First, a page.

Tuesday, March 26, 2013
John Polacek discusses how getting married and having kids made
him a more effective programmer. Needless to say, having kids motivated him to
do good work, but, much to his surprise, he got an additional boost from his
new time constraints.
First, Polacek compares his old timescape and workstyle to his new:
In the old days, I would hunker down and spend long stretches of time working on a project. If I ran into an issue or a block, I would just keep hacking away at it for hours. I would curse and get frustrated at the lack of progress, but eventually power through.Noting that the brain can and does work on problems even when one isn't necessarily concentrating on them, Polacek eventually realized this was a common occurrence for him, and that it was a "blessing in disguise":
Nowadays, as a matter of necessity, I can only code in short bursts, maybe 2 hours at most. Sometimes, I'll be struggling to fix a bug or work through an issue and be getting nowhere. Next thing I know, the baby is awake, or it is time to eat or any number of other things that come up in the course of a parent's day.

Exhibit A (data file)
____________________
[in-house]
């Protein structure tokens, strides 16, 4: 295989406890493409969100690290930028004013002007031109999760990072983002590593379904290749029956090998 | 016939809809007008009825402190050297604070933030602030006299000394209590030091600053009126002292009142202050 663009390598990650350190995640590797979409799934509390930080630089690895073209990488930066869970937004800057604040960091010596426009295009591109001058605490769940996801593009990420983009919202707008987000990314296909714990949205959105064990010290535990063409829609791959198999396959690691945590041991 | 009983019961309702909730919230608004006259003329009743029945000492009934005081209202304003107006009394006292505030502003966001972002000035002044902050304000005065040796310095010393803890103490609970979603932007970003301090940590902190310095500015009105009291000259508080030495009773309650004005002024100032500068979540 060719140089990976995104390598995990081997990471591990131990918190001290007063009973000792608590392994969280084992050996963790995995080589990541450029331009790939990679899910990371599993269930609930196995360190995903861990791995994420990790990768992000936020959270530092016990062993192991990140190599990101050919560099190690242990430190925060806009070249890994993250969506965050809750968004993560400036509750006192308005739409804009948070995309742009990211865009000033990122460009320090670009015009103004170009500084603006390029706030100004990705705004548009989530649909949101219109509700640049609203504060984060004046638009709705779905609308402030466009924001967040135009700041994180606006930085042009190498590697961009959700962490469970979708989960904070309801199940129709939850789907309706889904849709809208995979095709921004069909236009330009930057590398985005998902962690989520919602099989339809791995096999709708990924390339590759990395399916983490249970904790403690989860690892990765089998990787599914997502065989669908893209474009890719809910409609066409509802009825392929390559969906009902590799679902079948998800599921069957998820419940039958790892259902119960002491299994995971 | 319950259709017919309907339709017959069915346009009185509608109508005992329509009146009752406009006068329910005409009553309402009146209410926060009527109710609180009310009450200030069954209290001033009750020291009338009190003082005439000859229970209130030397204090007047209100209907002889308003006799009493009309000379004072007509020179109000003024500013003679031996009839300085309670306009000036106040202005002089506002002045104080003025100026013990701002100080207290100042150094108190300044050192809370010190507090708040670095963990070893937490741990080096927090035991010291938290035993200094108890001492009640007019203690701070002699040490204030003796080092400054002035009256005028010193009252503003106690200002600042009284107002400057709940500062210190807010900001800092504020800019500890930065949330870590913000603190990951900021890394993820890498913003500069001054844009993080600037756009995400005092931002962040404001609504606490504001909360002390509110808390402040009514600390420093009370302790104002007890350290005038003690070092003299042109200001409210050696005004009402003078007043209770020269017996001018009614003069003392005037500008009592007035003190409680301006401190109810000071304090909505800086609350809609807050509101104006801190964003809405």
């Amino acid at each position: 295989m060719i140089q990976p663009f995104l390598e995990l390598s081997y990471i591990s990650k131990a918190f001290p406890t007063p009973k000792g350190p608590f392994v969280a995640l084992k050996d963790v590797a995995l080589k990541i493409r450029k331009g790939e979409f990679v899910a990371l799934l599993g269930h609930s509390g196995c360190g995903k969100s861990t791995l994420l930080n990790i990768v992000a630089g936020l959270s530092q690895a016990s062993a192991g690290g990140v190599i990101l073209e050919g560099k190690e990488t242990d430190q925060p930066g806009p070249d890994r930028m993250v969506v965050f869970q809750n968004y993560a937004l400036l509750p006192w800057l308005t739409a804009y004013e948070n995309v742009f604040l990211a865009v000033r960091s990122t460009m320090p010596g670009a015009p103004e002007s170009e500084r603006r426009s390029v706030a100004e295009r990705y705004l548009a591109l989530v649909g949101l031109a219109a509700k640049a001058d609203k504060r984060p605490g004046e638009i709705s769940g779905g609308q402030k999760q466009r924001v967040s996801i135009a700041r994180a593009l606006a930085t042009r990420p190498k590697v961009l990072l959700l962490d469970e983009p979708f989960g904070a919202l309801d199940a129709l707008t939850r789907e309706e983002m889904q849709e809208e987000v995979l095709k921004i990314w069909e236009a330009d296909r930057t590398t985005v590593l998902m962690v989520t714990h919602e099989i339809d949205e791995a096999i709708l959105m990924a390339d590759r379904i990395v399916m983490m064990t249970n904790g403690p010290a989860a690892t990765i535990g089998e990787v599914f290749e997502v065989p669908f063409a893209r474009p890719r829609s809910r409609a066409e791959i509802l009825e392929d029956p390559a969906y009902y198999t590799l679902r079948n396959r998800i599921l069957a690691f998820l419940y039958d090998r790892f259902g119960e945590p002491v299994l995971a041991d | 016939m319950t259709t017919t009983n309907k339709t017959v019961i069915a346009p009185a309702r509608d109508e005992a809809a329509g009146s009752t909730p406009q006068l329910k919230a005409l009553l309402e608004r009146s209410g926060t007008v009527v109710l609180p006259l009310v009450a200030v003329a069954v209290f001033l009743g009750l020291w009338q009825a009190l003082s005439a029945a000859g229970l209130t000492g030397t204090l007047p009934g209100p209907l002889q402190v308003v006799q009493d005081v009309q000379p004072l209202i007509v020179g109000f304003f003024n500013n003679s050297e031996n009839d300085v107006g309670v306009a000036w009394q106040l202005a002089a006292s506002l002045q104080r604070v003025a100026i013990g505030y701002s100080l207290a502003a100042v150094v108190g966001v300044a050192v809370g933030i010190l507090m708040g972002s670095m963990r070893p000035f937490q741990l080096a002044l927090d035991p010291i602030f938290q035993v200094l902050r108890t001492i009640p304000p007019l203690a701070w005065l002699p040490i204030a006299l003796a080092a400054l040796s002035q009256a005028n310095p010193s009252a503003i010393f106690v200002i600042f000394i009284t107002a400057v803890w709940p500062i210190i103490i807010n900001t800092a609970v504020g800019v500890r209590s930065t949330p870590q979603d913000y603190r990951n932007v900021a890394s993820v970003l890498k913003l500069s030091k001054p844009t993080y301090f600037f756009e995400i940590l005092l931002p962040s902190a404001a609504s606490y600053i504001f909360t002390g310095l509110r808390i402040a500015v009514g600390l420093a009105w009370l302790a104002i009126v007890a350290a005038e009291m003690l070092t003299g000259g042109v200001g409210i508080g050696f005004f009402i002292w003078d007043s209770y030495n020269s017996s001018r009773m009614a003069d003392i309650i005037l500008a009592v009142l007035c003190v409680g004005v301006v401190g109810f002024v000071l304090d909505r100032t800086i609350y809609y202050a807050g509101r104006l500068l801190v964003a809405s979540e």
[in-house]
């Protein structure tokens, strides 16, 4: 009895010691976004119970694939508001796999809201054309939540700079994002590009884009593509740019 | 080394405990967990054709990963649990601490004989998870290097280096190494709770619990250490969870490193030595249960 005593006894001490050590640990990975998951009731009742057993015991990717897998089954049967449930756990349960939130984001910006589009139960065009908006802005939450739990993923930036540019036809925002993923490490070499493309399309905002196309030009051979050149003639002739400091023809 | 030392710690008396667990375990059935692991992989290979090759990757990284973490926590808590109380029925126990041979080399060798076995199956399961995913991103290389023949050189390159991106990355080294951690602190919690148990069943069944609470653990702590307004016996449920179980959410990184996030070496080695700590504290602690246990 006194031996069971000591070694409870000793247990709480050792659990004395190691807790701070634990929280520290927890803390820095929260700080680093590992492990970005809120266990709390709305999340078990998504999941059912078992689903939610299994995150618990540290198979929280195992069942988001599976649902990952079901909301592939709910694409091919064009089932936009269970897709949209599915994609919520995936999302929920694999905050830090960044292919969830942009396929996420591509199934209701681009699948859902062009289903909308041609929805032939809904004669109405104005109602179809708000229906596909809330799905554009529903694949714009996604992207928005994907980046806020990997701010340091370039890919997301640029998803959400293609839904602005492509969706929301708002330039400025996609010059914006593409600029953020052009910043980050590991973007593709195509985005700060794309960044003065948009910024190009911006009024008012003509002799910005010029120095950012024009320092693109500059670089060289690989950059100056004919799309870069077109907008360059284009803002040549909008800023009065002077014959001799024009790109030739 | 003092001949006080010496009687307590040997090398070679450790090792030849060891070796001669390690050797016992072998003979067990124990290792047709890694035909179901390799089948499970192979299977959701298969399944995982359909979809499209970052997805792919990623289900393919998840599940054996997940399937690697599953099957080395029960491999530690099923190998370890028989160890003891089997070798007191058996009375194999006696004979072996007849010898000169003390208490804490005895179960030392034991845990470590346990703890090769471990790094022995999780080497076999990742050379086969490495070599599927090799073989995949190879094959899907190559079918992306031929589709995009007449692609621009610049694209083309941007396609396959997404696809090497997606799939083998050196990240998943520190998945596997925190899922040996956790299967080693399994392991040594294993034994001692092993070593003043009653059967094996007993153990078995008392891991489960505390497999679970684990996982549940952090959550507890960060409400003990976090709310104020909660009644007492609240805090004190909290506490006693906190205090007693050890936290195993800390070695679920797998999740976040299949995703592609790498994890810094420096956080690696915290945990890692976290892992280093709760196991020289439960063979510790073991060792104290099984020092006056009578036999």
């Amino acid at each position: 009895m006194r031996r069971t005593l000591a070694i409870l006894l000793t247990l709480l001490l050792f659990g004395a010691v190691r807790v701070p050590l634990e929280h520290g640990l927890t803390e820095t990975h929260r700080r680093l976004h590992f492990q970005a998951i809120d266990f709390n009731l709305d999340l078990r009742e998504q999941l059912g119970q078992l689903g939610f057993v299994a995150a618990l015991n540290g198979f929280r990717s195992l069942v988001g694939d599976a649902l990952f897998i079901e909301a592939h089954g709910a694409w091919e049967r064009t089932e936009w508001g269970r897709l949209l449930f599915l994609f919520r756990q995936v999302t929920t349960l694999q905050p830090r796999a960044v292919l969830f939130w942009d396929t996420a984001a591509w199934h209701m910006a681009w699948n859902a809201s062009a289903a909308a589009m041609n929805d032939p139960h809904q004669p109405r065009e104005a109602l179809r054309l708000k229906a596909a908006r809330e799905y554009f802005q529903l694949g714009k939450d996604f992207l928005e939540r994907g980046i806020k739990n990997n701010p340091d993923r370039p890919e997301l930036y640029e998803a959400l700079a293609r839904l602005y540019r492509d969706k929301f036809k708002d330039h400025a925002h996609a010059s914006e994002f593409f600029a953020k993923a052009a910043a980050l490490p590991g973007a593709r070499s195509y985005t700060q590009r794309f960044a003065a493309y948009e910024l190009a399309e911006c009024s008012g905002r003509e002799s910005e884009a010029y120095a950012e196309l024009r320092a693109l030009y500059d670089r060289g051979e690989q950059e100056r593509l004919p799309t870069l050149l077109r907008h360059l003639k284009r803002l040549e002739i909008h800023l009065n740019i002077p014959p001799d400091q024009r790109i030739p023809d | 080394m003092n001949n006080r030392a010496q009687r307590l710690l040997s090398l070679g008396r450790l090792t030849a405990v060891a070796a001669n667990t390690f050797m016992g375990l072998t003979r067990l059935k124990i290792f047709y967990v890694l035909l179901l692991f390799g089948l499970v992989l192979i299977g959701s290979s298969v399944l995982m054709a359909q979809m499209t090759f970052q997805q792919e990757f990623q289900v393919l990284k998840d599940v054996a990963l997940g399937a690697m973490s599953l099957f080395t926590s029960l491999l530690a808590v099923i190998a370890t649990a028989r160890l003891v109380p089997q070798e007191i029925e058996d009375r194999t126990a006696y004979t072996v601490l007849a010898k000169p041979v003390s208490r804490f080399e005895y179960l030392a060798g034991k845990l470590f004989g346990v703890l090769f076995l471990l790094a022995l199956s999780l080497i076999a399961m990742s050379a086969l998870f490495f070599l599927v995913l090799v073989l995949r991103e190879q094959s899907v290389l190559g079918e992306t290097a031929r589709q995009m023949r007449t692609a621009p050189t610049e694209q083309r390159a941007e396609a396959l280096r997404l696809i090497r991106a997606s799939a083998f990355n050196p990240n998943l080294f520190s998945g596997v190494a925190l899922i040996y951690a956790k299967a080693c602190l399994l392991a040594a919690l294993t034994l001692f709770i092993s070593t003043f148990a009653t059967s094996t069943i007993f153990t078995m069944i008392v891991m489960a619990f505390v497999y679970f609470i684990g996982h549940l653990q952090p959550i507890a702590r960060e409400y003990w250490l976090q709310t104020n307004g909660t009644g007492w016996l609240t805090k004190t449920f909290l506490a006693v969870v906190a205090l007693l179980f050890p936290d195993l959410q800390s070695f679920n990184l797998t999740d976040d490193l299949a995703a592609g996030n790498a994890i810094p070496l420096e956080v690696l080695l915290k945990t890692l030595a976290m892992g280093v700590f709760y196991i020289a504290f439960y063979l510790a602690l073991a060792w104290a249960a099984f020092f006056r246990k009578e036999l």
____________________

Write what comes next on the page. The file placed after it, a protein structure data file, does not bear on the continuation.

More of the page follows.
This phenomenon has made a big impact on the way I code, and deal with problems in general. It has given me confidence in my ability to work things out. Instead of getting stressed, I step back and let my brain churn away. It almost never fails. Sometimes I wake up and an answer will effortlessly appear in my mind. It is uncanny.I have had what Polacek calls "unconscious cognition" happen occasionally both before and after our baby arrived. In fact, I very recently benefitted from it when I decided to force myself to work on a project in short increments over a couple of weeks as an experiment, even though we have the baby in daycare part time. After my time ran out one morning, I drove off to do errands and, as I left the driveway, an elegant solution to a problem I could have easily wasted the whole morning on popped into my head. It is encouraging to be reminded of this phenomenon on the heels of that experience.